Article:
Garden Designers Roundtable: Design on the Diagonal

Anyone who has tried to learn the art of garden and landscape design has had the unifying principles of rhythm, and repetition branded in their brains along with texture, form and color.  I always found this to be confusing and way too much to think about in the fluid process that is my creative workflow.

What is less discussed and a too often missed is a simple tool I call ‘Love the Diagonal.’ My landscape design students get this drilled into their brains before any of the others because it can unify a design and create an emotive design experience without any of the others. The rule is simple: Use the other principles, but place the same or similar elements (plants especially) diagonally through a design.

Simple diagonal plant repitition

It may seem counter intuitive, the geometry, that is, but in the design process, the act of placing and layering elements in diagonal sequences can lead to a complex solution that is both fluid and natural. Several examples below illustrate this process.

Diagonal repetition of key plants

These elements will be visual guideposts as well as unifying features.  It really doesn’t matter what they are.

diagonal textural plant repetition

Always imagine a human experience.  What will the eye see and how will the senses work in concert with the act of moving through a space?  How can sight beckon and be the first  of the garden’s experiential moments beyond a ‘Wow’?  Not a singular focal point, but a siren’s song of visual clues.  Changes in color and plant choices can be made without even knowing what they will be until the very end.  It’s then easy to go back and edit, identify, and apply the other design principles to the planting design.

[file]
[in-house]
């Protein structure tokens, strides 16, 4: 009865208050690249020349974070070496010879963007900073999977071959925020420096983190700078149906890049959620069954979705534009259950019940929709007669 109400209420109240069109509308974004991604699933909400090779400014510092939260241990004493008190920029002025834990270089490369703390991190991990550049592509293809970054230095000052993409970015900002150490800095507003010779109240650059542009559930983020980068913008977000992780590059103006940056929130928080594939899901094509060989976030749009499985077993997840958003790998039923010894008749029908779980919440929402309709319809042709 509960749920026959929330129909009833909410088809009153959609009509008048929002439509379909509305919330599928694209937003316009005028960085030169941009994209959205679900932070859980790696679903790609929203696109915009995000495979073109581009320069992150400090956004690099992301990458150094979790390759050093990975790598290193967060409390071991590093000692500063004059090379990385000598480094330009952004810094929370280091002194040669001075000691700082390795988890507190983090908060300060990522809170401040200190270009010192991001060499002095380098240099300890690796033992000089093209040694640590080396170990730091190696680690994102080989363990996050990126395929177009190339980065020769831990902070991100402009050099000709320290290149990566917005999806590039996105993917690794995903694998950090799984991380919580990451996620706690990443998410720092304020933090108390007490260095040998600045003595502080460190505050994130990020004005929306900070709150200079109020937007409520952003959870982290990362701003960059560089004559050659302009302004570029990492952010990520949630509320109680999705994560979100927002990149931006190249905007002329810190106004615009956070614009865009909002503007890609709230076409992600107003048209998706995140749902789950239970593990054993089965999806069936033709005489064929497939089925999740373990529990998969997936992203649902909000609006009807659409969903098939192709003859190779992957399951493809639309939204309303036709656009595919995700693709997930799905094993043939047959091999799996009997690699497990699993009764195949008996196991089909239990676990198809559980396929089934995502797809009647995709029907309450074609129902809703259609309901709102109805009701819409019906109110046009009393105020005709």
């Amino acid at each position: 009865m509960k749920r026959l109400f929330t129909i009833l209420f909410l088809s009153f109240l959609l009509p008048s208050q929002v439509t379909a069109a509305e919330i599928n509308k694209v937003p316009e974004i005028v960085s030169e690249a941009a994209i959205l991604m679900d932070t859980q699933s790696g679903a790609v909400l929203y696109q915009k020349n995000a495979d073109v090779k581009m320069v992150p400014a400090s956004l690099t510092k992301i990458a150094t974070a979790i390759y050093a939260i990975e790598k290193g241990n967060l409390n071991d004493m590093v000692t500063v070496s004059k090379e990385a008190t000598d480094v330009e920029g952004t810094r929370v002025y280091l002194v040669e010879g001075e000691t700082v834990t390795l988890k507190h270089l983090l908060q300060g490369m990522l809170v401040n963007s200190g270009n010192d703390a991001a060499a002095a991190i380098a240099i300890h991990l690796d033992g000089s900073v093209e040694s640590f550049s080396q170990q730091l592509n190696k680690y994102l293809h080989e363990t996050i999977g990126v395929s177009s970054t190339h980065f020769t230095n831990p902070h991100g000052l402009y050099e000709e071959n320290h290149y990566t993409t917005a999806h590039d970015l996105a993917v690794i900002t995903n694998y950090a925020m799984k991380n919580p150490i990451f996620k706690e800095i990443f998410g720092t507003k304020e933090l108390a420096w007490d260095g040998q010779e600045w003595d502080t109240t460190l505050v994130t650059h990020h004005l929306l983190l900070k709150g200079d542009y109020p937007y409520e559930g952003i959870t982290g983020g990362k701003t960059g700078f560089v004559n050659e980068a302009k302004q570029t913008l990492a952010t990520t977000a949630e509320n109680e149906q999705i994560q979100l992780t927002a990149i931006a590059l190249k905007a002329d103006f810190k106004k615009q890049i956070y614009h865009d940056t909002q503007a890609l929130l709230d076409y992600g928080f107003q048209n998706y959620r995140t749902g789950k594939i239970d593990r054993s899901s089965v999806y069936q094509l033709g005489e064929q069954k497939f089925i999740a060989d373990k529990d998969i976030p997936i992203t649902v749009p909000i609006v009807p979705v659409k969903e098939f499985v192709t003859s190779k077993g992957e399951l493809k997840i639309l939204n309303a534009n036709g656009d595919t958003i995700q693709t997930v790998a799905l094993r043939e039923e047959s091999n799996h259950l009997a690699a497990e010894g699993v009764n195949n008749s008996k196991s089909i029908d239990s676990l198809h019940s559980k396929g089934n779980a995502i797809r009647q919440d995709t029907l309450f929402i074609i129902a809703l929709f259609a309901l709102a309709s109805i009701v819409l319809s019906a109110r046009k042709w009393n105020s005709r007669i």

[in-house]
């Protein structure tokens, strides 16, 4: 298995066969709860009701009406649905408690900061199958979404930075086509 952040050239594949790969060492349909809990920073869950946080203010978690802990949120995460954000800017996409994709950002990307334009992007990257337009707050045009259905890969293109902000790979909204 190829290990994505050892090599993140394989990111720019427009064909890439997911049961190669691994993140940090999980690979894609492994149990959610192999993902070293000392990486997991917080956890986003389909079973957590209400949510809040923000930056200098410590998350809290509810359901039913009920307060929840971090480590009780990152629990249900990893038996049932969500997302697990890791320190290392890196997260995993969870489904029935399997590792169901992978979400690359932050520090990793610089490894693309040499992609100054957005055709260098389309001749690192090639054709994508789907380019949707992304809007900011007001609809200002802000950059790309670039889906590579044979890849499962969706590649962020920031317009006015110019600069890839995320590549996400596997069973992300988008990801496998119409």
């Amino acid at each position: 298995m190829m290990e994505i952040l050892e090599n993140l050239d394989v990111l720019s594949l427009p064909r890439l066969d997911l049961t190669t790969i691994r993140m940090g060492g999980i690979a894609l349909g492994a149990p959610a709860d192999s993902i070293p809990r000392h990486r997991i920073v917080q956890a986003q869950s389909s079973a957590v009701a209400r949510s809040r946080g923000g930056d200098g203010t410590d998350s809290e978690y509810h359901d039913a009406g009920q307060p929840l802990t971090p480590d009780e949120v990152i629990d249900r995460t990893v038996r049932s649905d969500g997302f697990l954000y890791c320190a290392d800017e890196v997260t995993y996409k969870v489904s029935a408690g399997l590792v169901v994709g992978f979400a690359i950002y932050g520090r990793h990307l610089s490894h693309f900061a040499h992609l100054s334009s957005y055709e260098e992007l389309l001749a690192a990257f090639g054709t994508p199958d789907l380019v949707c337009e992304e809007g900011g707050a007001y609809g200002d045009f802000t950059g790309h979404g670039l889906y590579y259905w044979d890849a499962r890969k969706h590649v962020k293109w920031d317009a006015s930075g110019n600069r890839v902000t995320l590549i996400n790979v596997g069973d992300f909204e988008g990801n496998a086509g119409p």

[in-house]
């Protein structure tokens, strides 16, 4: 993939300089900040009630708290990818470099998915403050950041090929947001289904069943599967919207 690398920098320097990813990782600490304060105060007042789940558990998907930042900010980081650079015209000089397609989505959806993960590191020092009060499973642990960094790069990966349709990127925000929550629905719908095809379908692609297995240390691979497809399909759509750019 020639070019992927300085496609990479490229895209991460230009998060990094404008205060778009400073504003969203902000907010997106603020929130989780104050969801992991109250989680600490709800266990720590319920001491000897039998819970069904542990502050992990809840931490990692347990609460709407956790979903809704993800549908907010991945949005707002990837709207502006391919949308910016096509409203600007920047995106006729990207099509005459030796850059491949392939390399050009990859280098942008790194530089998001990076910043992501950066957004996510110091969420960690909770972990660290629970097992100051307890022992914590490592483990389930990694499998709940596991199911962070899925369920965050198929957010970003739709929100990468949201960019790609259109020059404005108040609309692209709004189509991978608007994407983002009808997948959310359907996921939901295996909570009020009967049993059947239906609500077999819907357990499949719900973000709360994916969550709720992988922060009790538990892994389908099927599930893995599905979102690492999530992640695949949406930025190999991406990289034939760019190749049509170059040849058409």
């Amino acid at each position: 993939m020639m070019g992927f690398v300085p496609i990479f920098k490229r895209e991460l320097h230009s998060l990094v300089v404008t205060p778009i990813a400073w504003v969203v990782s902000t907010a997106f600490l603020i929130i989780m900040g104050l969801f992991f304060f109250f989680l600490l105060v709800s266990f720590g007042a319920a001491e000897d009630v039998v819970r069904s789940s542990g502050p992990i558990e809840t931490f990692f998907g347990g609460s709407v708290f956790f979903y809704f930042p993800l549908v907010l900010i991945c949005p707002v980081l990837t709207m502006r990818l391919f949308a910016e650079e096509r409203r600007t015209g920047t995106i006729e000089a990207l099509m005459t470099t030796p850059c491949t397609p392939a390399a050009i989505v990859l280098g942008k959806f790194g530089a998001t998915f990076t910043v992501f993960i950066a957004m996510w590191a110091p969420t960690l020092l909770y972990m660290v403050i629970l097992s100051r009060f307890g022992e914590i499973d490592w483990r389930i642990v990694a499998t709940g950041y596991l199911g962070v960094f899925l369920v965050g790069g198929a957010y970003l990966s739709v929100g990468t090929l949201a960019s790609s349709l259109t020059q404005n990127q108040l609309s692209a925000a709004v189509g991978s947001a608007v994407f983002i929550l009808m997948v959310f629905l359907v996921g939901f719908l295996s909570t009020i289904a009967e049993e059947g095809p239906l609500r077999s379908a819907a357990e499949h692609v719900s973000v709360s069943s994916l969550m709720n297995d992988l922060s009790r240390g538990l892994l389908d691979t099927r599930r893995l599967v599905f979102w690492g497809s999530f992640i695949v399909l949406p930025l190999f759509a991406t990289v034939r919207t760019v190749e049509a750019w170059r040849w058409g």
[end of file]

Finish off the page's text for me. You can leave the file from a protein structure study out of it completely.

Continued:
multiple design layers diagonals


Diagonal design in practice is an opportunity to create visual experiences while moving through a garden or landscape.  Gardens and landscapes, after all are about human experience.  Geranium x Rozanne repeated diagonally on the path in the example below forms visual guideposts to the patio beyond.  Color repetition between the yellow Hemerocallis spp. and the Rudebeckia spp. across the path lift the garden experience upward.  The fine textural and color repetition of the burgundy Berberis and Acer disectum pull that visual experience through the space to it’s conclusion.

Diagonal garden designOnce mastered, every planting scheme will look good.  Try the diagonal, next time you’re planning a design and ignore the rule of odd numbers too…

To learn more about design principles today, visit other landscape designer’s posts from the Garden Designer’s Roundtable series.

Jocelyn Chilvers : The Art Garden : Denver, CO
David Cristiani : It’s A Dry Heat : Albuquerque, NM
Mary Gallagher Gray : Black Walnut Dispatch : Washington, D.C.
Lesley Hegarty & Robert Webber : Hegarty Webber Partnership : Bristol, UK
Douglas Owens-Pike : Energyscapes : Minneapolis, MN


12 thoughts on “Garden Designers Roundtable: Design on the Diagonal

  1. Nicely illustrated lesson. I think I have been unconsciously doing this in my garden. I do it with my stonework as well. I’ll have to check when the sun comes up. I do like odd numbers though (but not always). You are making me think.

  2. Great illustration of this concept, Susan. I’ve always thought of in terms of planting on the points of a triangle — again that idea of the diagonal line. Thanks for a new way of thinking about the process!

  3. I love this. I’d always worked with the odd numbers/triangle method, but it still looked too contrived. Watching Wolfgang Oehme on planting day was just magic, and taught me the same lesson you describe. He would order everyone to lay things out in basic swaths, then spend his time shifting things around and plucking individual plants to create that important element of rhythmic movement. He called them punctuation marks. They were usually bold focal point plants, placed to lead the eye (and the person) through the garden.

  4. I agree, diagonals help lead the eye through space, hopefully taking the body along with it! I like how you’ve illustrated the use of this “tool” in the plan views and on a photograph as well. What software are you using these days to do so? Looks great.

Leave a Reply

Your email address will not be published. Required fields are marked *